When Dead & Company‘s final tour was announced last October, it left fans with a mix of emotions: surprise at the unexpected decision to stop, excitement for one last tour, and above all, puzzlement as to why they would suddenly call it quits. When drummer Bill Kreutzmann subsequently announced that he would sit out the final tour, it raised even more questions. Now that the final shows of the final tour have come and gone, fans are still unsure what the future of the band might hold. Is this the end? Are they done for good, or was this just the last proper tour? And the question remains, why stop now? What precipitated this decision, and is it too late to change their minds?
Members of the band have individually hinted at their thoughts on the band’s future throughout the final tour. Mickey Hart, for instance, said in a recent interview, “Who knows what the next page is, we’re just turning the page,” adding, “It’s not final anything. We never said we’ll never play again, but we’ll never tour again.”
Oteil Burbridge later commented when asked why the band was stopping, “Excellent question. And one that no one seems to have an answer for.”
John Mayer wrote in his post-tour reflections that “Dead & Company is still a band – we just don’t know what the next show will be.” He went on to say, “I speak for us all when I say that I look forward to being shown the next shaft of light… I know we will all move towards it together. This band changed my life, and I love you all for it. An incredible tour, an unforgettable ride, and a beautiful world of memories to visit. I’ll be seeing you….”
Despite these scattered clues, the band itself has left few breadcrumbs to aid speculation—but screw it, let’s speculate.
Farewell tours typically serve as last hurrahs, offering fans one last chance to see their favorite artists perform before they retire for good. Dead & Company’s Final Tour was never billed as a farewell tour, however, just the “final tour.” That means the band could perform individual shows, multi-night runs, extended residencies, festival appearances, or even its annual Mexican destination event, Playing In The Sand—anything that couldn’t be called a tour—and still be within that theoretical boundary. The prospect of future Dead & Company performances seems pretty good given what members of the band have said, which begs the more fundamental question, why stop touring?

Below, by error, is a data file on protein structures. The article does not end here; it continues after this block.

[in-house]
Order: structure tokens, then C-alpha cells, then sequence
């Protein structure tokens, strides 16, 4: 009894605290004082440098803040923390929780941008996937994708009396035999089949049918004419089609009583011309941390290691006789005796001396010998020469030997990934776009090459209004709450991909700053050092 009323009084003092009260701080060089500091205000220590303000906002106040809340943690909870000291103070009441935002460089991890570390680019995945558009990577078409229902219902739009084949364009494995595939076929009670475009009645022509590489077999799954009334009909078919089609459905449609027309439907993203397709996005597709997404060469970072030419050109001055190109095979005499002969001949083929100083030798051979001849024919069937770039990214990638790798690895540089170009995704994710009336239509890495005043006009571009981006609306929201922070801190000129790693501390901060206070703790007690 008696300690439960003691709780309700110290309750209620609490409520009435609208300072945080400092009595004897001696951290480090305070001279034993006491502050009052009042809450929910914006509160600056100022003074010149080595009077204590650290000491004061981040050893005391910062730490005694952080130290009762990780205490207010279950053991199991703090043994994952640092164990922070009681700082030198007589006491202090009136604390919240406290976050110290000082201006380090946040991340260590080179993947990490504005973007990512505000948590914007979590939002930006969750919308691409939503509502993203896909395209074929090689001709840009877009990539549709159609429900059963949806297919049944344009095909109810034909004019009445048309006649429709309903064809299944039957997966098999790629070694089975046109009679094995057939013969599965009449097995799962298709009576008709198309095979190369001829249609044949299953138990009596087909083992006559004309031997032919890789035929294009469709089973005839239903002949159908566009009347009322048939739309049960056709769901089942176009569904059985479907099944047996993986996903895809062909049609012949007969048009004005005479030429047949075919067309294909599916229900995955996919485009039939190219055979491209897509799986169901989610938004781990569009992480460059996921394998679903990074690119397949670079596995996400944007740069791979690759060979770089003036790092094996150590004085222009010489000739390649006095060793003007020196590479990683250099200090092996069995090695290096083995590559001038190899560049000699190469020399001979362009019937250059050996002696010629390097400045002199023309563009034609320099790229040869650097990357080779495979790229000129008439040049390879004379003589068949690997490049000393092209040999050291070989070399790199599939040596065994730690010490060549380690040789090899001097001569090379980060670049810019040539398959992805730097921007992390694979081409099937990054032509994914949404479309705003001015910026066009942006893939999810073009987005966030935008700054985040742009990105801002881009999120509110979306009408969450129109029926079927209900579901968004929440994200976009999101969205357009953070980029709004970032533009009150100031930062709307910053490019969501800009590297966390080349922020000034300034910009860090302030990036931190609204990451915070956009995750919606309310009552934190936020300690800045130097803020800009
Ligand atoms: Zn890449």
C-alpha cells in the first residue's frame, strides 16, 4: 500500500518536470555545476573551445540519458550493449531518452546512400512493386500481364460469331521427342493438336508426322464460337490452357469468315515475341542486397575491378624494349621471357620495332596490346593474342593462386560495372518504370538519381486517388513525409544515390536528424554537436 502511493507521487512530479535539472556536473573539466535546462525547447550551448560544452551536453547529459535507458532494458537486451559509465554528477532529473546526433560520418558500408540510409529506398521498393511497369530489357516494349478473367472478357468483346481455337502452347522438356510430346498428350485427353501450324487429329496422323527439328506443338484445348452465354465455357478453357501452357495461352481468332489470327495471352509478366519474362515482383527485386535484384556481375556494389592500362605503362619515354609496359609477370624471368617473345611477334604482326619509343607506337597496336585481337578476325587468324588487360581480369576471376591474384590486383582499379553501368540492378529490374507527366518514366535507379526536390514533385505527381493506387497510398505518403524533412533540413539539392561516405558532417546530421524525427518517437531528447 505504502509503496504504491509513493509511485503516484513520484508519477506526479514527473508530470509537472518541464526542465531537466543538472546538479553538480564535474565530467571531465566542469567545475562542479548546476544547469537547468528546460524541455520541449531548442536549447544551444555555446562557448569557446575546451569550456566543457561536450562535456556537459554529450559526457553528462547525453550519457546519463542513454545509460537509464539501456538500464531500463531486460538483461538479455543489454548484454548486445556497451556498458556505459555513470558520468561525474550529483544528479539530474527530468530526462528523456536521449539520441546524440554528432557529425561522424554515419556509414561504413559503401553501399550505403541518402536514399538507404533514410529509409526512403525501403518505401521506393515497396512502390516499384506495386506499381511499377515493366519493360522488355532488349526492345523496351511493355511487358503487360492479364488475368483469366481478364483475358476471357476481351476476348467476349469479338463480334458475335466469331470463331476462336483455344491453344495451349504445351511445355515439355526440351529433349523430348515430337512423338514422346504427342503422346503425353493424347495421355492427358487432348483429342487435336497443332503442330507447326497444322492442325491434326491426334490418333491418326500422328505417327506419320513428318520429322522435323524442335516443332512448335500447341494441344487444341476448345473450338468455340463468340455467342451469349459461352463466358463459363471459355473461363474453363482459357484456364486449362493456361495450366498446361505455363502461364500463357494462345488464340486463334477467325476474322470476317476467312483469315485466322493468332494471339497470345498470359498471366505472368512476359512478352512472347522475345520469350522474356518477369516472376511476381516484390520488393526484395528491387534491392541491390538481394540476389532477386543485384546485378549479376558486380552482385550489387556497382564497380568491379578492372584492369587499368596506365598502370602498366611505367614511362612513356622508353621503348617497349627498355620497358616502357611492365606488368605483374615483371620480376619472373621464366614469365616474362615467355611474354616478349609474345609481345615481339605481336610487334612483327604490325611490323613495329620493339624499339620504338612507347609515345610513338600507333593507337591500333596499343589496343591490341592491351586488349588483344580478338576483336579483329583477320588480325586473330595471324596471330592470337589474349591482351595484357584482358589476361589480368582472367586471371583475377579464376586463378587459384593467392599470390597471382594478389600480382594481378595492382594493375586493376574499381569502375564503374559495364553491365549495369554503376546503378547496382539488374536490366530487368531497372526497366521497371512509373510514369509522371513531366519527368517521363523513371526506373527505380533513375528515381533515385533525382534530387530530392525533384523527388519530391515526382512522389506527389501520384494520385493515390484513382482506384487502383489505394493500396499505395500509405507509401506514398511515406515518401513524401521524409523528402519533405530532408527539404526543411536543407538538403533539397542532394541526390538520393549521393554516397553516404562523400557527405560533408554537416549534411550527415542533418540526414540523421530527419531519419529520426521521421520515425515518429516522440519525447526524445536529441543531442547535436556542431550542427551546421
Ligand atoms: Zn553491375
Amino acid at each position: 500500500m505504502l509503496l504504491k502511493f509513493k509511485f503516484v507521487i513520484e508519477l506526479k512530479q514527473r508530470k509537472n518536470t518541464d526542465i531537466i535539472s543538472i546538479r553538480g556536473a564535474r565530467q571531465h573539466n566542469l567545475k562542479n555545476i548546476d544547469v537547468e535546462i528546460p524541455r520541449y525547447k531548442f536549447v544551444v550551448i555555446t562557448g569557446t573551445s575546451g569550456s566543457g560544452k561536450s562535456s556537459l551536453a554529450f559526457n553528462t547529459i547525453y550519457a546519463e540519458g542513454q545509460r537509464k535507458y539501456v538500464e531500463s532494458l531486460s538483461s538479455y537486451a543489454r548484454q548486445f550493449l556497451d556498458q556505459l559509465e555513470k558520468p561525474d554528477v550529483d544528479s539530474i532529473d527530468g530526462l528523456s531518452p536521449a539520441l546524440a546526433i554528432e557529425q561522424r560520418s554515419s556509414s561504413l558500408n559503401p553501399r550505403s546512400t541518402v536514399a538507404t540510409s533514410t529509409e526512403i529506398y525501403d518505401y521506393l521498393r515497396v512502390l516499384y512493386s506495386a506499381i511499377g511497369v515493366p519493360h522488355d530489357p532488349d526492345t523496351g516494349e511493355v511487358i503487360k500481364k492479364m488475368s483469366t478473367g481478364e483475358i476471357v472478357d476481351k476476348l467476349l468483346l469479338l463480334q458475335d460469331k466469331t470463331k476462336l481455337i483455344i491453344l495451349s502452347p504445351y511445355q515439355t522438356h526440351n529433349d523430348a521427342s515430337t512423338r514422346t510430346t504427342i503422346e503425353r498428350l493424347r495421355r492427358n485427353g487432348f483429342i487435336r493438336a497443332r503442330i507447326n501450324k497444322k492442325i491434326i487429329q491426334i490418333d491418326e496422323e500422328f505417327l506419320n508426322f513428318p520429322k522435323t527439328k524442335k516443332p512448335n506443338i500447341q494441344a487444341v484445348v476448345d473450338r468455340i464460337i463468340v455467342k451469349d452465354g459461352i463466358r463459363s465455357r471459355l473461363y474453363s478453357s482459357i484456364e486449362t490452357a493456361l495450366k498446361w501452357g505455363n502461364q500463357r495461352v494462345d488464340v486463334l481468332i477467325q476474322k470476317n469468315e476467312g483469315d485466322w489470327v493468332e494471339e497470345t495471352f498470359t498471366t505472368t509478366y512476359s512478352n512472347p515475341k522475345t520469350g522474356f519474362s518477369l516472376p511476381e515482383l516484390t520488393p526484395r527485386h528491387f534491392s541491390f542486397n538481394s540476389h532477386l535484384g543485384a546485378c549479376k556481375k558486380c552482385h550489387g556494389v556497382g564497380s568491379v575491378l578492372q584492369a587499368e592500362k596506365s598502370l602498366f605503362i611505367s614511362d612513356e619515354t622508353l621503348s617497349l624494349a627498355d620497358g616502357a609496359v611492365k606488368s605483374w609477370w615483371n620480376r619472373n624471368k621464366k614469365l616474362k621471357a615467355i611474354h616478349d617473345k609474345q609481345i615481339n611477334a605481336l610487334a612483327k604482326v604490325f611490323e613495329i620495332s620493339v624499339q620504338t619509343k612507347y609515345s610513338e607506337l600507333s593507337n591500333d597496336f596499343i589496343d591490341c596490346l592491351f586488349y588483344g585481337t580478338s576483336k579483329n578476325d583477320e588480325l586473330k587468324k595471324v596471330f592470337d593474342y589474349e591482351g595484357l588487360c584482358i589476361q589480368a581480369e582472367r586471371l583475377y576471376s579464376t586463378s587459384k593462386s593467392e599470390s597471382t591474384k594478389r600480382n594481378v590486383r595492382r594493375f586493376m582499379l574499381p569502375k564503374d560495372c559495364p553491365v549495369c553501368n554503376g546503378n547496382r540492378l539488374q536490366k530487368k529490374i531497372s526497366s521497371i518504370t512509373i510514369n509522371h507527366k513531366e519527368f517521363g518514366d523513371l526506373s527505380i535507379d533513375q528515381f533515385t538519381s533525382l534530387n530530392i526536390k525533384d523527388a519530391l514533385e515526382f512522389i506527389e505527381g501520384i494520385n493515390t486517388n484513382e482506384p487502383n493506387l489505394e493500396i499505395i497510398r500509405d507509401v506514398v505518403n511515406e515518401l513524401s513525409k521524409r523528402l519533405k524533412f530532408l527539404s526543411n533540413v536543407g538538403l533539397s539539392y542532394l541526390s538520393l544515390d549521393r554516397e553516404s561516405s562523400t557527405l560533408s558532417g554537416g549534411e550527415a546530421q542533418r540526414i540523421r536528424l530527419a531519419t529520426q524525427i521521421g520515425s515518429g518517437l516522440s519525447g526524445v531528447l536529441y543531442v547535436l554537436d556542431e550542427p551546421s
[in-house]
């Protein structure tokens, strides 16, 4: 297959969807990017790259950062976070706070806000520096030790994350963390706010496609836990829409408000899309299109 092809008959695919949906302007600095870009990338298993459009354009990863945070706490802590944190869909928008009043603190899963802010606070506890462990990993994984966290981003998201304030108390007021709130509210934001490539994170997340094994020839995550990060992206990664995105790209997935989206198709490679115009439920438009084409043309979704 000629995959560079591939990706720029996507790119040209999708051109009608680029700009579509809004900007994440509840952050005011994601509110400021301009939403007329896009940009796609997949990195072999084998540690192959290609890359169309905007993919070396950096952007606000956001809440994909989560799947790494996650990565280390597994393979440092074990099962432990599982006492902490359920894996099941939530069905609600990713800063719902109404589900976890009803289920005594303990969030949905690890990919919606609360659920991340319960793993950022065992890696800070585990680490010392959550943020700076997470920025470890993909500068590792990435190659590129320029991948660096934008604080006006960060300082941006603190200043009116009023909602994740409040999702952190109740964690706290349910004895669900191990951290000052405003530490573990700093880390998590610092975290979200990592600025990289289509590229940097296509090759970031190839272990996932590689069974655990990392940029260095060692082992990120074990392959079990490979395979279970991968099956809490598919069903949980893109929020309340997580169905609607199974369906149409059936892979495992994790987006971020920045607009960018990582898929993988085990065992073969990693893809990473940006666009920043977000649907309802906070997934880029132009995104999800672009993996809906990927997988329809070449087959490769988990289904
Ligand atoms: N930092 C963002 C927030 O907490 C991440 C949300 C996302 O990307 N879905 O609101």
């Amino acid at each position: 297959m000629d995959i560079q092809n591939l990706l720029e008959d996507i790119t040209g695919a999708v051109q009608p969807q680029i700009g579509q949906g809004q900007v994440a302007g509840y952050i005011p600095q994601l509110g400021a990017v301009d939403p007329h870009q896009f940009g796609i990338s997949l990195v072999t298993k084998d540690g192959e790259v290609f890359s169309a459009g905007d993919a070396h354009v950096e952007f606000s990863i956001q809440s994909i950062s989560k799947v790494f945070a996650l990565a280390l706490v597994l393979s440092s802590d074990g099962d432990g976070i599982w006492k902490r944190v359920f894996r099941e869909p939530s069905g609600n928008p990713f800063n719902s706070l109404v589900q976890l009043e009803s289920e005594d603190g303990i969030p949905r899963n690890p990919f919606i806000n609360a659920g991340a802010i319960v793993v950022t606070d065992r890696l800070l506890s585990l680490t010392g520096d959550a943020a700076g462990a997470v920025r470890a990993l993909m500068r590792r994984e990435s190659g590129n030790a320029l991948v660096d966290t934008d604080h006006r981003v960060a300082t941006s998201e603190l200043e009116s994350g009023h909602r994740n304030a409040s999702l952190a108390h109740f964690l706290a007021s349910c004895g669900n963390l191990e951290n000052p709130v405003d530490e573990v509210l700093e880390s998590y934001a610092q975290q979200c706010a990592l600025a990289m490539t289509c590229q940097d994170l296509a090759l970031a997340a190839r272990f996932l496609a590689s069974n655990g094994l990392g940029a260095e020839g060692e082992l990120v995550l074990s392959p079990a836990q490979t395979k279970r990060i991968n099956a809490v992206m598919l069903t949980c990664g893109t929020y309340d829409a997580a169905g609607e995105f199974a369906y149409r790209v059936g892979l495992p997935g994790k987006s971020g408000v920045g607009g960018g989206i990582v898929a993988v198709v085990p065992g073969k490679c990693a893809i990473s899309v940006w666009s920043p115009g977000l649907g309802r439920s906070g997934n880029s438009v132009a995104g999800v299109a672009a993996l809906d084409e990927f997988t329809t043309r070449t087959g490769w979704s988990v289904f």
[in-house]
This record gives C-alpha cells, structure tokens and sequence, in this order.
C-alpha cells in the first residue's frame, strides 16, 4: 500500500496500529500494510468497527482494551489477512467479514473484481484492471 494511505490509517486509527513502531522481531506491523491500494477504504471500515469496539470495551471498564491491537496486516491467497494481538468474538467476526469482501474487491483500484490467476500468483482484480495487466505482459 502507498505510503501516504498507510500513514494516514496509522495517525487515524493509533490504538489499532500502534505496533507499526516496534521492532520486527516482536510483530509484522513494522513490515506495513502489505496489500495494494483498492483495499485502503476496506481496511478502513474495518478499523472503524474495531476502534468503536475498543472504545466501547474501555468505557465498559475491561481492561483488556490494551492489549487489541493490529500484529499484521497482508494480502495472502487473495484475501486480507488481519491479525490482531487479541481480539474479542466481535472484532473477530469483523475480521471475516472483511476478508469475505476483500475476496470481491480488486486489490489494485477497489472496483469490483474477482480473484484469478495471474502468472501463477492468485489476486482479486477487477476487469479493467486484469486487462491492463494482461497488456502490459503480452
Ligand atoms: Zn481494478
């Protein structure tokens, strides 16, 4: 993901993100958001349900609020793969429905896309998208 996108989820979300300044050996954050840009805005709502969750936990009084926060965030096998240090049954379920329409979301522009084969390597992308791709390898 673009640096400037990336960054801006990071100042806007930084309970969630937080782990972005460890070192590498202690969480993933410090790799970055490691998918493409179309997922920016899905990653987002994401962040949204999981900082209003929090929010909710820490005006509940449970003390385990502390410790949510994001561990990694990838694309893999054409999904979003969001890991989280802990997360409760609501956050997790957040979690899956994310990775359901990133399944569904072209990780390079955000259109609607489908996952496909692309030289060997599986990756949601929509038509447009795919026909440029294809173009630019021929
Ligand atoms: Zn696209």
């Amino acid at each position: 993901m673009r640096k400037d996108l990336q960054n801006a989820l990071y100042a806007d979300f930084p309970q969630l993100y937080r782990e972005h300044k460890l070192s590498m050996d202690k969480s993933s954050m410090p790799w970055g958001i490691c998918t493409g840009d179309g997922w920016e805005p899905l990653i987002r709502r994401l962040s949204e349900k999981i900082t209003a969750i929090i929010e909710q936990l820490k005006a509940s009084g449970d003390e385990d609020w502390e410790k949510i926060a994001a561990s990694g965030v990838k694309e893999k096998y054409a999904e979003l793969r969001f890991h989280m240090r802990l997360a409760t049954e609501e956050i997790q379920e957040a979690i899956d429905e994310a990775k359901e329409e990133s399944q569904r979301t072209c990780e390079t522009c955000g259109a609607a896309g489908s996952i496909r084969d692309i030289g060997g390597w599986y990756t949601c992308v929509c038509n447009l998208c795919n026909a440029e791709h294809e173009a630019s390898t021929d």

It is likely that the band’s decision to stop touring and Bill’s decision to sit out the final tour were somehow related. He indicated that he would not participate in the tour due to “a shift in creative direction,” which is puzzling since he and his Grateful Dead bandmates have been playing the same music together for nearly 60 years, and with Dead & Company since 2015. Fans have speculated that the band’s slower tempos in recent years were due to Bill’s influence, and that that had something to do with the split, citing the quicker tempos on the final tour as proof, but it’s quite possible that he had completely different reasons. We may never know for sure.
If Bill was the sole or main reason for the band’s decision to stop touring, then it is possible that the group could change course and decide to continue on without him, as it did on the final tour. Jay Lane did a stellar job filling in on the band’s last outing, and while the loss of Bill’s singular drumming style should not be glossed over, the tour proved that the band could conjure improvisational magic just as easily with his replacement, so why not continue touring?
Another possibility is that John Mayer decided he has had his fill of the whole Grateful Dead trip and/or is ready to focus on his career as a solo artist. Last year he mounted his first-ever solo acoustic arena tour, which turned out to be a bit of a breakthrough for him, allowing him to connect with his fans more intimately than ever before (one wonders how his experience improvising for Deadheads might have influenced his approach to that connection). If Mayer, not Kreutzmann, was the sole or main reason behind Dead & Company’s decision to stop touring, the band could theoretically continue on without him too, though that might require forming a new project with a new name due to his standing role as a major shareholder in the business.